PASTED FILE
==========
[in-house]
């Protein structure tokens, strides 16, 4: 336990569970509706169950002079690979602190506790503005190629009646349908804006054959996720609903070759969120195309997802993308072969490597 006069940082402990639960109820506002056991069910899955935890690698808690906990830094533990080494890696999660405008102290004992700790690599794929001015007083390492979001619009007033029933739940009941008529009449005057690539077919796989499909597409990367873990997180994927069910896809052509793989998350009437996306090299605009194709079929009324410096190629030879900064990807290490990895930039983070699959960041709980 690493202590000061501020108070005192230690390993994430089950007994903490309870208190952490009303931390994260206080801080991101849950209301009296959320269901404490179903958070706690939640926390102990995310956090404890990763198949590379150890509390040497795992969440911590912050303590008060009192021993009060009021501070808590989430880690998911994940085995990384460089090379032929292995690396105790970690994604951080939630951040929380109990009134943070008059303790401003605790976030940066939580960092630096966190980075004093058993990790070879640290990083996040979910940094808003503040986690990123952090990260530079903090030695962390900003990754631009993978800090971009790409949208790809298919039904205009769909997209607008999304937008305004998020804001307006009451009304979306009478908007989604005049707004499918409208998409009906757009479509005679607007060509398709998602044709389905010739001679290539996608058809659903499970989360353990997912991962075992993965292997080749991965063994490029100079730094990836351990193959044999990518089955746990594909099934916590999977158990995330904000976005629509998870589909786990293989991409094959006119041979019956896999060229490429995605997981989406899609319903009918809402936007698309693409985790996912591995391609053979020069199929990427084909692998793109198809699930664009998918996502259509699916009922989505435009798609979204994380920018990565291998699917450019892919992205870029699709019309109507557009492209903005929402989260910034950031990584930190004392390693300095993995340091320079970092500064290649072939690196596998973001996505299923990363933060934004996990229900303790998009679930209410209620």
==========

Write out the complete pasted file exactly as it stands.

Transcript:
[in-house]
């Protein structure tokens, strides 16, 4: 336990569970509706169950002079690979602190506790503005190629009646349908804006054959996720609903070759969120195309997802993308072969490597 006069940082402990639960109820506002056991069910899955935890690698808690906990830094533990080494890696999660405008102290004992700790690599794929001015007083390492979001619009007033029933739940009941008529009449005057690539077919796989499909597409990367873990997180994927069910896809052509793989998350009437996306090299605009194709079929009324410096190629030879900064990807290490990895930039983070699959960041709980 690493202590000061501020108070005192230690390993994430089950007994903490309870208190952490009303931390994260206080801080991101849950209301009296959320269901404490179903958070706690939640926390102990995310956090404890990763198949590379150890509390040497795992969440911590912050303590008060009192021993009060009021501070808590989430880690998911994940085995990384460089090379032929292995690396105790970690994604951080939630951040929380109990009134943070008059303790401003605790976030940066939580960092630096966190980075004093058993990790070879640290990083996040979910940094808003503040986690990123952090990260530079903090030695962390900003990754631009993978800090971009790409949208790809298919039904205009769909997209607008999304937008305004998020804001307006009451009304979306009478908007989604005049707004499918409208998409009906757009479509005679607007060509398709998602044709389905010739001679290539996608058809659903499970989360353990997912991962075992993965292997080749991965063994490029100079730094990836351990193959044999990518089955746990594909099934916590999977158990995330904000976005629509998870589909786990293989991409094959006119041979019956896999060229490429995605997981989406899609319903009918809402936007698309693409985790996912591995391609053979020069199929990427084909692998793109198809699930664009998918996502259509699916009922989505435009798609979204994380920018990565291998699917450019892919992205870029699709019309109507557009492209903005929402989260910034950031990584930190004392390693300095993995340091320079970092500064290649072939690196596998973001996505299923990363933060934004996990229900303790998009679930209410209620």